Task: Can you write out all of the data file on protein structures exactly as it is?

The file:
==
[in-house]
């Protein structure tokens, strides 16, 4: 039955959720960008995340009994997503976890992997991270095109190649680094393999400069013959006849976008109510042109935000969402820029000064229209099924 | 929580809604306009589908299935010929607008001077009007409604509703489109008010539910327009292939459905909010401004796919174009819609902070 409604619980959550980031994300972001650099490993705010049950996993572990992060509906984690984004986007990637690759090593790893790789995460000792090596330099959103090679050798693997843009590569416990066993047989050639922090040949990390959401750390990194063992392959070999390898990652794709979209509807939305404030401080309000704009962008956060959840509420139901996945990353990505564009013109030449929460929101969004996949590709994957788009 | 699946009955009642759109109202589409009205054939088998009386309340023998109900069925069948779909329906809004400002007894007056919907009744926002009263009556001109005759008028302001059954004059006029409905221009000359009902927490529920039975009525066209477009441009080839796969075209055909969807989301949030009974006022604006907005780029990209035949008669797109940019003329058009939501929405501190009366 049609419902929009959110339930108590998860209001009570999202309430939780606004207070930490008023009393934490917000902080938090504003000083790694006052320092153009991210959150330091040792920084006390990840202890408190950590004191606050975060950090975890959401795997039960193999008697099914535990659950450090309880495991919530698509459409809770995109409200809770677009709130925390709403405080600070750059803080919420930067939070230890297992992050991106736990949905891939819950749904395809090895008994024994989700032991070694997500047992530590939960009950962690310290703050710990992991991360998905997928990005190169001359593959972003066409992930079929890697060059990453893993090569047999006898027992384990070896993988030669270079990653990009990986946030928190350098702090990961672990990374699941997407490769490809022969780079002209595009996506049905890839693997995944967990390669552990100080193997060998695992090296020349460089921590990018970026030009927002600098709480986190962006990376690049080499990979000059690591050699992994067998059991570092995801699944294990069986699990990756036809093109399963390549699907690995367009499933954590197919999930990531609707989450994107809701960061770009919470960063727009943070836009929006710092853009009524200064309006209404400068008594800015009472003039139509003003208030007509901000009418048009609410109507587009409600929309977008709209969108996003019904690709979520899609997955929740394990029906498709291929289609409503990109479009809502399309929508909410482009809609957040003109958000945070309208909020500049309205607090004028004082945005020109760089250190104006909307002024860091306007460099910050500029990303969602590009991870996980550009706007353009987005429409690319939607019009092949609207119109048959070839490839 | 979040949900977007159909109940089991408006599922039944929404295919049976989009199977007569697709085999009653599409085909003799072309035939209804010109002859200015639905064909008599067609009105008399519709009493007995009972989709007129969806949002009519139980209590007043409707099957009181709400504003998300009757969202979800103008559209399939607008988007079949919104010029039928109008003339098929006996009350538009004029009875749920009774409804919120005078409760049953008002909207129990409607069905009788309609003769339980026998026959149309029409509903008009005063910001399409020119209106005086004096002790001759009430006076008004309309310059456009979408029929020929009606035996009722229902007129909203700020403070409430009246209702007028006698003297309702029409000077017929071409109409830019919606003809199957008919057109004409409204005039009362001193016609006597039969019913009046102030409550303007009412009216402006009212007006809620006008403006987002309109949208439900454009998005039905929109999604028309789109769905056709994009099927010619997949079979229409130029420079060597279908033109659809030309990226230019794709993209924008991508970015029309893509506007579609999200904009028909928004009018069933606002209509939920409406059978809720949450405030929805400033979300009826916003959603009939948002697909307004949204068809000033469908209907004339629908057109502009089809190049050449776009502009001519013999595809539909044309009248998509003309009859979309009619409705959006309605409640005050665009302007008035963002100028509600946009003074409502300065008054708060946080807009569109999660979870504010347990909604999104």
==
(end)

[in-house]
């Protein structure tokens, strides 16, 4: 039955959720960008995340009994997503976890992997991270095109190649680094393999400069013959006849976008109510042109935000969402820029000064229209099924 | 929580809604306009589908299935010929607008001077009007409604509703489109008010539910327009292939459905909010401004796919174009819609902070 409604619980959550980031994300972001650099490993705010049950996993572990992060509906984690984004986007990637690759090593790893790789995460000792090596330099959103090679050798693997843009590569416990066993047989050639922090040949990390959401750390990194063992392959070999390898990652794709979209509807939305404030401080309000704009962008956060959840509420139901996945990353990505564009013109030449929460929101969004996949590709994957788009 | 699946009955009642759109109202589409009205054939088998009386309340023998109900069925069948779909329906809004400002007894007056919907009744926002009263009556001109005759008028302001059954004059006029409905221009000359009902927490529920039975009525066209477009441009080839796969075209055909969807989301949030009974006022604006907005780029990209035949008669797109940019003329058009939501929405501190009366 049609419902929009959110339930108590998860209001009570999202309430939780606004207070930490008023009393934490917000902080938090504003000083790694006052320092153009991210959150330091040792920084006390990840202890408190950590004191606050975060950090975890959401795997039960193999008697099914535990659950450090309880495991919530698509459409809770995109409200809770677009709130925390709403405080600070750059803080919420930067939070230890297992992050991106736990949905891939819950749904395809090895008994024994989700032991070694997500047992530590939960009950962690310290703050710990992991991360998905997928990005190169001359593959972003066409992930079929890697060059990453893993090569047999006898027992384990070896993988030669270079990653990009990986946030928190350098702090990961672990990374699941997407490769490809022969780079002209595009996506049905890839693997995944967990390669552990100080193997060998695992090296020349460089921590990018970026030009927002600098709480986190962006990376690049080499990979000059690591050699992994067998059991570092995801699944294990069986699990990756036809093109399963390549699907690995367009499933954590197919999930990531609707989450994107809701960061770009919470960063727009943070836009929006710092853009009524200064309006209404400068008594800015009472003039139509003003208030007509901000009418048009609410109507587009409600929309977008709209969108996003019904690709979520899609997955929740394990029906498709291929289609409503990109479009809502399309929508909410482009809609957040003109958000945070309208909020500049309205607090004028004082945005020109760089250190104006909307002024860091306007460099910050500029990303969602590009991870996980550009706007353009987005429409690319939607019009092949609207119109048959070839490839 | 979040949900977007159909109940089991408006599922039944929404295919049976989009199977007569697709085999009653599409085909003799072309035939209804010109002859200015639905064909008599067609009105008399519709009493007995009972989709007129969806949002009519139980209590007043409707099957009181709400504003998300009757969202979800103008559209399939607008988007079949919104010029039928109008003339098929006996009350538009004029009875749920009774409804919120005078409760049953008002909207129990409607069905009788309609003769339980026998026959149309029409509903008009005063910001399409020119209106005086004096002790001759009430006076008004309309310059456009979408029929020929009606035996009722229902007129909203700020403070409430009246209702007028006698003297309702029409000077017929071409109409830019919606003809199957008919057109004409409204005039009362001193016609006597039969019913009046102030409550303007009412009216402006009212007006809620006008403006987002309109949208439900454009998005039905929109999604028309789109769905056709994009099927010619997949079979229409130029420079060597279908033109659809030309990226230019794709993209924008991508970015029309893509506007579609999200904009028909928004009018069933606002209509939920409406059978809720949450405030929805400033979300009826916003959603009939948002697909307004949204068809000033469908209907004339629908057109502009089809190049050449776009502009001519013999595809539909044309009248998509003309009859979309009619409705959006309605409640005050665009302007008035963002100028509600946009003074409502300065008054708060946080807009569109999660979870504010347990909604999104």